No Man’s Sky is probably one of the most “Ecclesiastical” video games to date. What I mean is that No Man’s Sky is very real, very raw, very deep….. very Solomon in Ecclesiastes. The game starts you off on a random unknown planet, scrounging for resources in order to survive the harsh terrain of whatever forsaken planet an unknown power just happened to place you on. If you do manage to finally gather enough resources to make it off the first planet, you soon realise that there are 18,446,744,073,709,551,616 planets in the galaxy you occupy. You’re lost and with no real direction or purpose apart from vague clues and message that slowly move you ever forward. You’re alone. When you do meet other lifeforms, they all speak in unknown languages, unknown tounges, some barely recognise your existence, others try to bridge the communication gap, others try to kill you. As I made my way through the game I started to realise how very real it all was and how it depicts almost the Ecclesiastical life. For Solomon, it seems life is very….. well….. real. Seasons come and seasons go (Ecclesiastes 3:1-8), people mourn and people leap for joy, people live and people die….. yet life goes on (Ecclesiastes 1:1-11). For Solomon life is one big never-ending journey of trying to find meaning and purpose through various means like work, the accumulation of knowledge, friendships, parties, religion…. but at the end of the day, it is vanity. Even when you do get to the end of the game where you reach the centre of the galaxy (spoiler alert) you just end up at the very beginning again, on another planet, trying to make your way through the vastness of space meeting the same sort of people, visiting the same sort of planets, and building the same sort of technologies. Vanity indeed.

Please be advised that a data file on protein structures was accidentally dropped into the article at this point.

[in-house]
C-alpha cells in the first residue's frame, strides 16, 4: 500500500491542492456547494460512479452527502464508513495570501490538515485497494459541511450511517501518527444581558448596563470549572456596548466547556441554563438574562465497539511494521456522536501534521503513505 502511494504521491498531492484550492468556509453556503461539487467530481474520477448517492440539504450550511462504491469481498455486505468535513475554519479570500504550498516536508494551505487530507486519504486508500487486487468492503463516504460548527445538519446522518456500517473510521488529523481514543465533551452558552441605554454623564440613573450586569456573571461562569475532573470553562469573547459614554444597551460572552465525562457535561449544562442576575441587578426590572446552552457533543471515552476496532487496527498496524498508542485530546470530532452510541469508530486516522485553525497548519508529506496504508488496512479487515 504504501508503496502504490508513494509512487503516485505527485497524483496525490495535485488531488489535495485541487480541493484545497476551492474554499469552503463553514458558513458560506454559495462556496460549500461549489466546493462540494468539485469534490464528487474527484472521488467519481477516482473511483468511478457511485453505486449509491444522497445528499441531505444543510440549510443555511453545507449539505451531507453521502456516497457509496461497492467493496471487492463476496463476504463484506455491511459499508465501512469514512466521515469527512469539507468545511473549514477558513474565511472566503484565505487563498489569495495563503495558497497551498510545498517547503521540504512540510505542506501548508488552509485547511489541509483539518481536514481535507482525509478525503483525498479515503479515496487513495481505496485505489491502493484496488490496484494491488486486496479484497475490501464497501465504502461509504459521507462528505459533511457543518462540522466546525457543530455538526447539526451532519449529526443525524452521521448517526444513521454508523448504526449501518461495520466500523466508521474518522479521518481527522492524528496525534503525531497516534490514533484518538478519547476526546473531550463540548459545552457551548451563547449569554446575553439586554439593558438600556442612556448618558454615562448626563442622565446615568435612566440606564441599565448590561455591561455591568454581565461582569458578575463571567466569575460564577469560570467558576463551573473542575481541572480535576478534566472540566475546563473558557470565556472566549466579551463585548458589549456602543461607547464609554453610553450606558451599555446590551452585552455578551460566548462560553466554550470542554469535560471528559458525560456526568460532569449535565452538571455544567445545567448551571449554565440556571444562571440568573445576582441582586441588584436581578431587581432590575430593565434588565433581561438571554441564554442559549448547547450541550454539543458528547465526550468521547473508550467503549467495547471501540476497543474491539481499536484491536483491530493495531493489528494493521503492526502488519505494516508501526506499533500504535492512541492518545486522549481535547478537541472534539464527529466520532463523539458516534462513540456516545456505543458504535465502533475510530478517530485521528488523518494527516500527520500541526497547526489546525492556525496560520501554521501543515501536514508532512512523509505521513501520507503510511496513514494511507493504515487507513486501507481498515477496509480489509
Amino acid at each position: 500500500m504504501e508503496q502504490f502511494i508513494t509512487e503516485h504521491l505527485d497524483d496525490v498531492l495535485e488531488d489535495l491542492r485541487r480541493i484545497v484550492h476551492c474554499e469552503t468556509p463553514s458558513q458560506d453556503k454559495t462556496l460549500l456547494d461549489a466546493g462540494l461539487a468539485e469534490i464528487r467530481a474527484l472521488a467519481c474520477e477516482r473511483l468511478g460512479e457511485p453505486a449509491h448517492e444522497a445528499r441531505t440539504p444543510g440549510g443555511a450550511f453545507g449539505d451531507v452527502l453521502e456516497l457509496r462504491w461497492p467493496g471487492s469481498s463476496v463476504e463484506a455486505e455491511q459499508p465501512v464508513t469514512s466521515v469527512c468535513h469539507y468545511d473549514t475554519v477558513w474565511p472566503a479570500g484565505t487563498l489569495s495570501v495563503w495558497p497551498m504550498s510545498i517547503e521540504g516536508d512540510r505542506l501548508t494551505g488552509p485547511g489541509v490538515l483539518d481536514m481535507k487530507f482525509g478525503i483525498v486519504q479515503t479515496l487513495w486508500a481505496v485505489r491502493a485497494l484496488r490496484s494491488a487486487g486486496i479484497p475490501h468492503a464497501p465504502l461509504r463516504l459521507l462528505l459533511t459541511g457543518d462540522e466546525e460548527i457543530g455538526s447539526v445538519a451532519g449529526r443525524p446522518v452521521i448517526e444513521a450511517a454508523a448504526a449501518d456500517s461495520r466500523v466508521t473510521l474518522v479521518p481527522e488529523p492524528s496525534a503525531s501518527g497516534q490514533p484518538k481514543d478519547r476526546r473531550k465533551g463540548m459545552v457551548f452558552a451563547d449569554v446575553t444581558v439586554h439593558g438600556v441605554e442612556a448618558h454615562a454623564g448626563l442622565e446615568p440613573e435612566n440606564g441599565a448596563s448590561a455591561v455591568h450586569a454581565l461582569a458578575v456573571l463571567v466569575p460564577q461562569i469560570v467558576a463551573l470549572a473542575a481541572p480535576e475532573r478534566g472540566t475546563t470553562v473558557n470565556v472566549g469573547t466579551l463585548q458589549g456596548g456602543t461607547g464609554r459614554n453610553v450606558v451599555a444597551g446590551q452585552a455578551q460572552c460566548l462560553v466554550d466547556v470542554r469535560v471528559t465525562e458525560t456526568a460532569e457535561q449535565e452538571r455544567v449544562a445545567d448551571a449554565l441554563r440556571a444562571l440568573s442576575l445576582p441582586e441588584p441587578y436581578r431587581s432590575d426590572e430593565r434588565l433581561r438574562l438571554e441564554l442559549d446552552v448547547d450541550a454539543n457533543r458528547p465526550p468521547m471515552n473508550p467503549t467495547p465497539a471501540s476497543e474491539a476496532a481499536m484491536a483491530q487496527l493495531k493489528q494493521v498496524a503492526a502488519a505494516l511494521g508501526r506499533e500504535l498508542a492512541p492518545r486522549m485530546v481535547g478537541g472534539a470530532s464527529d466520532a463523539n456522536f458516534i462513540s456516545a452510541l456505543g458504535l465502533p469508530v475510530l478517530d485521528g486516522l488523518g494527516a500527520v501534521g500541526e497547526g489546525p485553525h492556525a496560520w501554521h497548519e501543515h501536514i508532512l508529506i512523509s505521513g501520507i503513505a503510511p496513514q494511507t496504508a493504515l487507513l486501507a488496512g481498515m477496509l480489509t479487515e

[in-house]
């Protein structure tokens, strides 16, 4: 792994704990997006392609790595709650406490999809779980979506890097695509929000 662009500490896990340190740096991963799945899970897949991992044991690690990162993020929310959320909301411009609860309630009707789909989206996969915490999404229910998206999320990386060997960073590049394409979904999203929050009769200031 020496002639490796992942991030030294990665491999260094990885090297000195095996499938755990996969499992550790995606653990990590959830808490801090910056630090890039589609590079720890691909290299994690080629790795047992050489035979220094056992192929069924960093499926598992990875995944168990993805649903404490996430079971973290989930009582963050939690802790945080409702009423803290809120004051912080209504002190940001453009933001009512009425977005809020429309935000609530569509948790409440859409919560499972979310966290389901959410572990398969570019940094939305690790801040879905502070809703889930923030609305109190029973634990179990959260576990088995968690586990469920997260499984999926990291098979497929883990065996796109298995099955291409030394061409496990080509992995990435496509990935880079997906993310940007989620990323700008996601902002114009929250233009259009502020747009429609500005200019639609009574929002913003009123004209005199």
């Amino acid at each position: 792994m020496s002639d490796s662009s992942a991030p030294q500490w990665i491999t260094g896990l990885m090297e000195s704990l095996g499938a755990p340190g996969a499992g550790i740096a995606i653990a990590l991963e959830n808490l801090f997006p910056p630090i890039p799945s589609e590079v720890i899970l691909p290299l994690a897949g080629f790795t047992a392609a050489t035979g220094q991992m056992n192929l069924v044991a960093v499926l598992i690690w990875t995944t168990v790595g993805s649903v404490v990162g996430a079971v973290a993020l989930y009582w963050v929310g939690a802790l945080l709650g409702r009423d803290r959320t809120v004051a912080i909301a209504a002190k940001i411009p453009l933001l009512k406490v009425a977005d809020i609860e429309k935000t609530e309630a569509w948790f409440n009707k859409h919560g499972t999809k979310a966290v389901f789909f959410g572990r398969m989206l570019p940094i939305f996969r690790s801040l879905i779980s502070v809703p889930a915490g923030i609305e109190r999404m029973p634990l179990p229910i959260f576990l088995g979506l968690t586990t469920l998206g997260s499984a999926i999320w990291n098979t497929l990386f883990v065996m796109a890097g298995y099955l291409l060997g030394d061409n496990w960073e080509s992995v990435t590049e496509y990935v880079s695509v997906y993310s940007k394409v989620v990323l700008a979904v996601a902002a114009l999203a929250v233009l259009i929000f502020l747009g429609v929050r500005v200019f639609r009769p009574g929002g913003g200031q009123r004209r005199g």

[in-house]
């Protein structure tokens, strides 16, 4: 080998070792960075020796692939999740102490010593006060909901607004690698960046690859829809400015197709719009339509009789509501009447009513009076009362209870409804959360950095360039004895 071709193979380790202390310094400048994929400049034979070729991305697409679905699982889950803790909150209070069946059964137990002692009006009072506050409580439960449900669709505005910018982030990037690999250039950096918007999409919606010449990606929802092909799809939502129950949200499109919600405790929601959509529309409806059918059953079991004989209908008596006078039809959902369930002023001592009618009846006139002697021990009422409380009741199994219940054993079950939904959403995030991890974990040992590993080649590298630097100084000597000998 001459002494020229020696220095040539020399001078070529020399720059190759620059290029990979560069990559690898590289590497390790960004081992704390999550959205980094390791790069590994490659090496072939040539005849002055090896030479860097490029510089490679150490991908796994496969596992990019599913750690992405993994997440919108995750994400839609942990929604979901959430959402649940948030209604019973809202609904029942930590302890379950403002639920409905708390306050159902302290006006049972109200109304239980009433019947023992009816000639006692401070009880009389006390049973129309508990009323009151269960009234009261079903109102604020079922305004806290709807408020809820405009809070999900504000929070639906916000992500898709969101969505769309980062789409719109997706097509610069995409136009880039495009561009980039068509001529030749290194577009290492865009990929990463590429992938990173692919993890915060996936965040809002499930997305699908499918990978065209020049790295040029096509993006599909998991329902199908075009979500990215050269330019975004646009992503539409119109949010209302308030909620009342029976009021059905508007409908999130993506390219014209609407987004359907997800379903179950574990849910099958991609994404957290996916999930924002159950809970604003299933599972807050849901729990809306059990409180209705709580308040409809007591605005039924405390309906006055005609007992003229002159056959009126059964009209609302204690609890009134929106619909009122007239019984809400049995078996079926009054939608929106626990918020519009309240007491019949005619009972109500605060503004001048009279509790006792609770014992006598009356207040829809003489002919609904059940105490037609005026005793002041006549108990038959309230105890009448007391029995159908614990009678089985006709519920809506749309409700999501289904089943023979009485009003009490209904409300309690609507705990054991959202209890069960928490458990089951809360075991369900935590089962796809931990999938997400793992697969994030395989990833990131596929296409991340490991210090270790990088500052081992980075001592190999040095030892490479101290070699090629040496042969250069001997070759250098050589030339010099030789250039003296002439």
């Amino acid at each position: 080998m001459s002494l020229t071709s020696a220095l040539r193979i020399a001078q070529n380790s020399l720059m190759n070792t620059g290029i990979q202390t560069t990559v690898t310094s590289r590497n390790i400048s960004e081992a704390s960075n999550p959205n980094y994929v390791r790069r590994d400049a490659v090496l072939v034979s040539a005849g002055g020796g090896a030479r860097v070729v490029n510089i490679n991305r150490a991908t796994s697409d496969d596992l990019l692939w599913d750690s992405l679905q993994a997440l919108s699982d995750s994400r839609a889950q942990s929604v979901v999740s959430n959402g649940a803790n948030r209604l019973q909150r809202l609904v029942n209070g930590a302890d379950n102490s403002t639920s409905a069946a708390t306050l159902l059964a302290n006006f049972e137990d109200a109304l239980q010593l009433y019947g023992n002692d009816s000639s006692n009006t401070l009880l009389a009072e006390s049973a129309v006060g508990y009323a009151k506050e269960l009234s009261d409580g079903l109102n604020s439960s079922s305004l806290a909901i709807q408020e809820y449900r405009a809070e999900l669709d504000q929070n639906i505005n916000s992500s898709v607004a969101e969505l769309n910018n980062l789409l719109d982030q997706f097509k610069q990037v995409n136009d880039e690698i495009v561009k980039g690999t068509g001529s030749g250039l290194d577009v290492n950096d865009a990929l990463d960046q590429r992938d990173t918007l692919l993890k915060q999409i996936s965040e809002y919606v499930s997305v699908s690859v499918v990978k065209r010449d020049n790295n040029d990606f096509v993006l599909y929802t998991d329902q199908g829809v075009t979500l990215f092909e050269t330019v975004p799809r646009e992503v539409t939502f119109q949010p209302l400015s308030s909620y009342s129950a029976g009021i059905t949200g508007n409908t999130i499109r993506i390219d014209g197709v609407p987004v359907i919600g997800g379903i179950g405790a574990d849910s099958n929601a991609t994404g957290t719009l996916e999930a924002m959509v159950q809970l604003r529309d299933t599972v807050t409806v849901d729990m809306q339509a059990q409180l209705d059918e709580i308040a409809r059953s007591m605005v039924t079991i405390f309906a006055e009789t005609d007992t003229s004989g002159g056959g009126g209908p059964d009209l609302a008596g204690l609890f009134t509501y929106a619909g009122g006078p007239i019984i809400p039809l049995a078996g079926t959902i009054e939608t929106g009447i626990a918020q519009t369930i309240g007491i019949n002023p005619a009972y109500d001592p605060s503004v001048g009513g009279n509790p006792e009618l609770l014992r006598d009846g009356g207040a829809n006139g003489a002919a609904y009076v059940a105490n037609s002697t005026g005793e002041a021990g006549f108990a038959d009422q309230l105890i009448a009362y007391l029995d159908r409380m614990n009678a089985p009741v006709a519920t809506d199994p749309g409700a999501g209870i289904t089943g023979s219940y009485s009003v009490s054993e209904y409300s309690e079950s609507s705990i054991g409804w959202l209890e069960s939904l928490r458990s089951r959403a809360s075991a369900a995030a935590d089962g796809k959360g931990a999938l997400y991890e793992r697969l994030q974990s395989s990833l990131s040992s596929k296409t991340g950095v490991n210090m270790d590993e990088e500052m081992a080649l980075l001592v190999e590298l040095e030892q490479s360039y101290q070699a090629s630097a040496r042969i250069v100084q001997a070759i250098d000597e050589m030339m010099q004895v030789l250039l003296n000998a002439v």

Ecclesiastes is my favourite book of the Bible because Solomon who was the wisest person on earth, who was a king during Israels most prosperous era, who had probably experienced more in life that most of us ever will, was so very realistic about the world we live in. No matter what one does in this life, no one will remember you in the years to come. One’s achievements will be but a speck on the infinite cosmos. For Solomon, there was only one thing worth doing “fear God and keep his commandments, for this is the whole duty of man. For God will bring every deed into judgment, with every secret thing, whether good or evil” (Ecclesiastes 12:13-14). This verse in the context of the book (give it a read) brings to light a few thoughts I want to leave you with.
1. No matter what you do, no matter what life has you caught up in, there is a God who has, in Jesus, reached out to the world in order to shatter the illusion that this life is all there is. God is real, life then ought to be lived in light of that. 2. What you do, therefore, does matter (a bit contradictive I know) because God will judge us according to our deeds whether good or evil. 3. Knowing what I know about Solomon, he was looking forward to the One, Jesus, who would take away the sin of the world, your sin (John 1:29; Romans 3:25; Hebrews 9:5; 1 John 2:2). Therefore, if you’re in Christ, the day of judgement is actually a day we look forward to, not something we’re to be afraid of. 4. This sort of confidence is available to each and every one of us. Stop living your life aimlessly, travelling through this world without a purpose or a hope. Rather trust in Jesus. The life He offers is abundant, full of joy, meaning and lasting hope (John 10:10).